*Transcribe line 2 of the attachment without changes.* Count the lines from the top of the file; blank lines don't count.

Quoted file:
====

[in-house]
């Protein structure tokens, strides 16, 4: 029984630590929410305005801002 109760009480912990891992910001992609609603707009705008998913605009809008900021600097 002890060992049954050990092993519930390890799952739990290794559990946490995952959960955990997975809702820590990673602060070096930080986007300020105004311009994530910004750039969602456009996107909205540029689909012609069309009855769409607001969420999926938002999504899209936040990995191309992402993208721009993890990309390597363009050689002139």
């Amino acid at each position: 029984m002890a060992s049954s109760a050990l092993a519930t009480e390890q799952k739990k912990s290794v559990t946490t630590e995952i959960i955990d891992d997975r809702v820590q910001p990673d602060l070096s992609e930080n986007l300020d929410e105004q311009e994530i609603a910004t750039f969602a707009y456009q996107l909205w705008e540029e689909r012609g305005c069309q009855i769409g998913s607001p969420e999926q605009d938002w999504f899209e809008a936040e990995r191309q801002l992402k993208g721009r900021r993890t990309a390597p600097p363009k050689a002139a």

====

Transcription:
């Protein structure tokens, strides 16, 4: 029984630590929410305005801002 109760009480912990891992910001992609609603707009705008998913605009809008900021600097 002890060992049954050990092993519930390890799952739990290794559990946490995952959960955990997975809702820590990673602060070096930080986007300020105004311009994530910004750039969602456009996107909205540029689909012609069309009855769409607001969420999926938002999504899209936040990995191309992402993208721009993890990309390597363009050689002139």